RELEASE: Poll Shows DC Parents Want Expanded High-Quality Educational Options

Press Releases

November 10, 2015


Poll of DC Voters Shows Parents Want to Expand High-Quality Educational Options in DC

Poll finds support for expansion of high-performing schools in vacant buildings and cross-sector partnerships to turn around under-performing schools

Washington, DC – Today, Education Reform Now’s DC Chapter released the results of a survey of registered voters in Washington, DC, regarding attitudes toward public education in the city. Conducted by the Benenson Strategy Group, the survey found that while voters see improvement in the quality of public schools, they also view that progress as lopsided, with more significant progress in higher-income neighborhoods. Voters believe city leaders must act now to address these inequities to ensure fair access to educational opportunity for all public school students. They overwhelmingly support allowing successful schools, both district and charter, to expand in vacant school buildings in order to reduce waiting lists at the most popular schools and expand the number of high-quality seats available in the city.

“These poll results could not be more clear. Eight years after the reforms enacted under mayoral control, DC voters feel that we have made significant improvements to the quality of the city’s schools. We’re going in the right direction — but there is still more work to be done, particularly in low-income neighborhoods, to ensure fair access to quality schools. Voters also know that if we are going to keep young families in the District, we have to make sure children in every neighborhood can attend a high-quality public school. We must accelerate what’s working to improve the quality of traditional schools, and we need to reduce waiting lists and crowded classrooms by opening more top-performing public charter schools,” said Catharine Bellinger, Director of Education Reform Now’s DC Chapter.

“The 12 vacant former school buildings in DC – which represent a total of nearly 1.4 million square feet–provide the perfect opportunity to expand high-quality options for our families. Rather than letting taxpayers foot the bill while unused buildings become increasingly dilapidated and vandalized, let’s accelerate the release of more of these buildings to our highest-performing and most popular public charter schools.”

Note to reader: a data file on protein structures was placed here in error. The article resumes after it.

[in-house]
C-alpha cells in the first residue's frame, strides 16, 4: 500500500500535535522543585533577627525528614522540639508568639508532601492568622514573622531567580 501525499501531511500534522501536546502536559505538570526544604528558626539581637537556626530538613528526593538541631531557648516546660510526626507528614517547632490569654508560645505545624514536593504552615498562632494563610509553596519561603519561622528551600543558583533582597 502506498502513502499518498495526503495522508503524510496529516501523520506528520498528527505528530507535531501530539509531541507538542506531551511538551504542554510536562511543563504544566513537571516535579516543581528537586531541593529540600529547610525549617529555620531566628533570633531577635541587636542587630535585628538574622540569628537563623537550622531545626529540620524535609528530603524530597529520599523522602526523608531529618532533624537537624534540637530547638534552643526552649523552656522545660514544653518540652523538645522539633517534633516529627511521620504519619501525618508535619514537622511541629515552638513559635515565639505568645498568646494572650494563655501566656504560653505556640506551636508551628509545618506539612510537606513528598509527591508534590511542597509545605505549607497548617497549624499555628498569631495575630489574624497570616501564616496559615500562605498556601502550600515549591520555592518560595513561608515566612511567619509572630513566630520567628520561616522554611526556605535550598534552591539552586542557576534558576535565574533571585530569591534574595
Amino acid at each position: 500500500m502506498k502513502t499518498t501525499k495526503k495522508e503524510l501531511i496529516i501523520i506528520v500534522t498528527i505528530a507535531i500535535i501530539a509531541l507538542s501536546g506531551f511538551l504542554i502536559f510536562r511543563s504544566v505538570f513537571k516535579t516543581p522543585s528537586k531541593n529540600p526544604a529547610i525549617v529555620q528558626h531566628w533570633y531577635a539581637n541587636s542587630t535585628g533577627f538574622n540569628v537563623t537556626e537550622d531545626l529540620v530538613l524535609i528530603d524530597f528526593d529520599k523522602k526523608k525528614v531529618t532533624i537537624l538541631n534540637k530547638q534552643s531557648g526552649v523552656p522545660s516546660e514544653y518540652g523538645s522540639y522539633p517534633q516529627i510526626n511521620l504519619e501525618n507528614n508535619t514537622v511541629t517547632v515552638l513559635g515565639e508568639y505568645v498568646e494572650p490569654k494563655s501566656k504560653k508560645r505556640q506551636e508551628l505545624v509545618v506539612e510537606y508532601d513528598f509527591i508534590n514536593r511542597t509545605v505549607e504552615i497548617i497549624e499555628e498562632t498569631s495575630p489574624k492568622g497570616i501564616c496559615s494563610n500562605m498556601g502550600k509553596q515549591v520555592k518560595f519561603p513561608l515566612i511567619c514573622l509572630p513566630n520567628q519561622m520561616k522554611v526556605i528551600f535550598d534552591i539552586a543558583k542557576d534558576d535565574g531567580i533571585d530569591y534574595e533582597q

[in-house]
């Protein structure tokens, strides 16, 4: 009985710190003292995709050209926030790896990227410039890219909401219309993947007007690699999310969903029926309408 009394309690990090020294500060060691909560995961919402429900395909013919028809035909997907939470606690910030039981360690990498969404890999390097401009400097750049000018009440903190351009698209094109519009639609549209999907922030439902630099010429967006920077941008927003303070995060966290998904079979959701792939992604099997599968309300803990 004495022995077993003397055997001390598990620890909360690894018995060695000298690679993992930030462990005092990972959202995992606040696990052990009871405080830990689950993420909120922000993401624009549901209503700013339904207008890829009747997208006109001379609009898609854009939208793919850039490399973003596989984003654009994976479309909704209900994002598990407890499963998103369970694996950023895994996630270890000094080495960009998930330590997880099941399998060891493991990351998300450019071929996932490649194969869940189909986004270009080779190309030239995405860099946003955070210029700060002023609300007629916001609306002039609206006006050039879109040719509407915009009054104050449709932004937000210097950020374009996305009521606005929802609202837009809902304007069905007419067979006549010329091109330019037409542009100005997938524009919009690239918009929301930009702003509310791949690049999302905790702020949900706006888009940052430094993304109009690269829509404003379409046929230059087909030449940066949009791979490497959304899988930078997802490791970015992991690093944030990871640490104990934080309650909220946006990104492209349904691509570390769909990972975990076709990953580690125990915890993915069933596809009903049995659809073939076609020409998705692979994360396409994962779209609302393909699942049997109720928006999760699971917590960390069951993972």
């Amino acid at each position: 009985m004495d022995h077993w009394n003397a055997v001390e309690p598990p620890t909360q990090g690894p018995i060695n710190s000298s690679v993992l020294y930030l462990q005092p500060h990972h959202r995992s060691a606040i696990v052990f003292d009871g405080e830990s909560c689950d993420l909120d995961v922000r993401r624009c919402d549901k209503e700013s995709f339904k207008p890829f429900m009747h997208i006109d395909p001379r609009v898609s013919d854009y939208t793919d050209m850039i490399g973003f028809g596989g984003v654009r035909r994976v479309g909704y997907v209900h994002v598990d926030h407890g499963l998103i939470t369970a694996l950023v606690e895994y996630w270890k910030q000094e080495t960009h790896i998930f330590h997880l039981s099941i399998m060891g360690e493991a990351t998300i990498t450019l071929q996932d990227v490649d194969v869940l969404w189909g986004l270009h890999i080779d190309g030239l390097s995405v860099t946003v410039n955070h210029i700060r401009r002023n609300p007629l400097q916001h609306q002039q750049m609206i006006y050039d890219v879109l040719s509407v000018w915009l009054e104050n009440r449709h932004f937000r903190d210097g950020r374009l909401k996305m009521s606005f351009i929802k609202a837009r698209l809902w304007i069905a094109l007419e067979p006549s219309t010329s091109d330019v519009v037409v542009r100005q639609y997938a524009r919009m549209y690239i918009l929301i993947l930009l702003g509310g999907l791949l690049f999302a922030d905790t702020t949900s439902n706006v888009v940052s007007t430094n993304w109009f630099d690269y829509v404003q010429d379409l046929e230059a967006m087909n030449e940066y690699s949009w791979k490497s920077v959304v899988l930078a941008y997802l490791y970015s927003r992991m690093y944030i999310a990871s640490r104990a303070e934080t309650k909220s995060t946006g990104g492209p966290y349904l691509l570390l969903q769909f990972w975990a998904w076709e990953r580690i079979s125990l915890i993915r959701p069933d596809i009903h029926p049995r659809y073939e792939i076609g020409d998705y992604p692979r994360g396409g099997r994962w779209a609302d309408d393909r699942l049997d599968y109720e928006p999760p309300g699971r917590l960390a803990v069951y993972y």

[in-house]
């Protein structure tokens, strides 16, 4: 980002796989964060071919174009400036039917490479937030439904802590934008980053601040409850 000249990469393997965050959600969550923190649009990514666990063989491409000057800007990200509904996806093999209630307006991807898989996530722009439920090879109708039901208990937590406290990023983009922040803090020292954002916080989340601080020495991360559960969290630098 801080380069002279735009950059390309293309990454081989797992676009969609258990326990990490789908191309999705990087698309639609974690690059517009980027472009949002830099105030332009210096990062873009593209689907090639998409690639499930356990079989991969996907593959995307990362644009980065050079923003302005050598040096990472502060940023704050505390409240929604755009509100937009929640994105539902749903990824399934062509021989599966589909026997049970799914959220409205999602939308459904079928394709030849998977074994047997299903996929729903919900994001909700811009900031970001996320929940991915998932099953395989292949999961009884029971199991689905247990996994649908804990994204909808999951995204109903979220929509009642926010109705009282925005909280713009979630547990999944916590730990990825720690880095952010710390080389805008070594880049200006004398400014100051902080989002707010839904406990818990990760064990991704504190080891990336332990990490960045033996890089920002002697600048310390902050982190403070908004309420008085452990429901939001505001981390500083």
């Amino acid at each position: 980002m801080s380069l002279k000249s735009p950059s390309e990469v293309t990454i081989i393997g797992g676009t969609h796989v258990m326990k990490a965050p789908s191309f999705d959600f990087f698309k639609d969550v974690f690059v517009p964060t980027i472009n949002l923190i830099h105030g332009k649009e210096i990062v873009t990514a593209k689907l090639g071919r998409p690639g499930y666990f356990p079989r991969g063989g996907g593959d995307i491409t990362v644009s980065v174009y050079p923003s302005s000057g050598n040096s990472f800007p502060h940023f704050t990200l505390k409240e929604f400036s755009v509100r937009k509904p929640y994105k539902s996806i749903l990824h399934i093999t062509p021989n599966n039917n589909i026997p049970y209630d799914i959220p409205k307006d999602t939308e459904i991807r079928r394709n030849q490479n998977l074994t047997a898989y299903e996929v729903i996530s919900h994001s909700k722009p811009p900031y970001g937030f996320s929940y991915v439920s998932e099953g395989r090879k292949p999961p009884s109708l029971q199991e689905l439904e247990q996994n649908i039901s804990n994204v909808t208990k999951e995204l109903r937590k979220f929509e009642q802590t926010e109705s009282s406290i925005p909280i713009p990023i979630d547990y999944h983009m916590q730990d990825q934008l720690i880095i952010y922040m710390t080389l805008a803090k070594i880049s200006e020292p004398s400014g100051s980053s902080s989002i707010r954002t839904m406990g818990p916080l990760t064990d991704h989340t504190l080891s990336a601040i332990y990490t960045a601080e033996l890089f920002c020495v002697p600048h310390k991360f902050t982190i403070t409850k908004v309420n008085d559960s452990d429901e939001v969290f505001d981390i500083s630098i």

Conservative estimates project that DC’s population of public school students will grow to 125,000 by 2025. That means that within the next ten years, DC will need to serve an additional 40,000 children in DCPS and public charter schools. The poll findings show that DC parents want to invest now to improve DC schools, particularly by increasing capacity in the most popular schools, so that every child can access a high-quality education.

Some key numbers from the poll include:

  • 7 in 10 voters agree (including 75% of parents) that “schools are improving in upper-income areas of DC, but schools in lower-income parts of the District are being neglected.”
  • 76% of voters, including 83% of parents, agree that “in order to keep young families in DC, we need to improve the quality of traditional DCPS schools, but we also need to expand the top-performing public charter schools so more parents can choose a school that is right for their child.”
  • 3 in 4 voters (76%) believe public charter schools should be part of the solution for vacant school buildings.
  • 2 in 3 voters (65%) support a proposal for DCPS to partner with a “top-performing public charter school” to help turn around struggling schools.

The poll was conducted by Benenson Strategy Group from September 28-October 6, 2015, and includes data from 686 telephone interviews. All respondents are registered voters in Washington, DC, and an oversample of parents and cell phone users was included to ensure accurate representation in the survey. The margin of error for the data set is +/- 3.7% at the 95% confidence level. The margin of error for parents is +/- 5.9% at the 95% confidence level.

The full polling memo can be found here.


Catharine Bellinger